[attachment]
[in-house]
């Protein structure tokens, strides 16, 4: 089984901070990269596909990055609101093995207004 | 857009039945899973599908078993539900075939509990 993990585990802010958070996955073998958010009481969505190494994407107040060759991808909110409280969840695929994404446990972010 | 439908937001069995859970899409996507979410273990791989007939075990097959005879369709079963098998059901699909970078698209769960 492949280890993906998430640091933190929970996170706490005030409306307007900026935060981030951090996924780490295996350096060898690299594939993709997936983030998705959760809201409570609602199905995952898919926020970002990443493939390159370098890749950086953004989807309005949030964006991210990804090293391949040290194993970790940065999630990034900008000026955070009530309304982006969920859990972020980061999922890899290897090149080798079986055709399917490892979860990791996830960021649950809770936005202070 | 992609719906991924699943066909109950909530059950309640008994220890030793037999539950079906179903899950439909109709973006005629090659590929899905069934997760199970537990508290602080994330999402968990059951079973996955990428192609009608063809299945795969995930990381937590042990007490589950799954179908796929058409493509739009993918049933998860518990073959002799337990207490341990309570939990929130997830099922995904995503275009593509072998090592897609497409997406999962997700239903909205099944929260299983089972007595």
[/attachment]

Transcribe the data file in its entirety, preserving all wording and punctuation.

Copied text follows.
[in-house]
């Protein structure tokens, strides 16, 4: 089984901070990269596909990055609101093995207004 | 857009039945899973599908078993539900075939509990 993990585990802010958070996955073998958010009481969505190494994407107040060759991808909110409280969840695929994404446990972010 | 439908937001069995859970899409996507979410273990791989007939075990097959005879369709079963098998059901699909970078698209769960 492949280890993906998430640091933190929970996170706490005030409306307007900026935060981030951090996924780490295996350096060898690299594939993709997936983030998705959760809201409570609602199905995952898919926020970002990443493939390159370098890749950086953004989807309005949030964006991210990804090293391949040290194993970790940065999630990034900008000026955070009530309304982006969920859990972020980061999922890899290897090149080798079986055709399917490892979860990791996830960021649950809770936005202070 | 992609719906991924699943066909109950909530059950309640008994220890030793037999539950079906179903899950439909109709973006005629090659590929899905069934997760199970537990508290602080994330999402968990059951079973996955990428192609009608063809299945795969995930990381937590042990007490589950799954179908796929058409493509739009993918049933998860518990073959002799337990207490341990309570939990929130997830099922995904995503275009593509072998090592897609497409997406999962997700239903909205099944929260299983089972007595």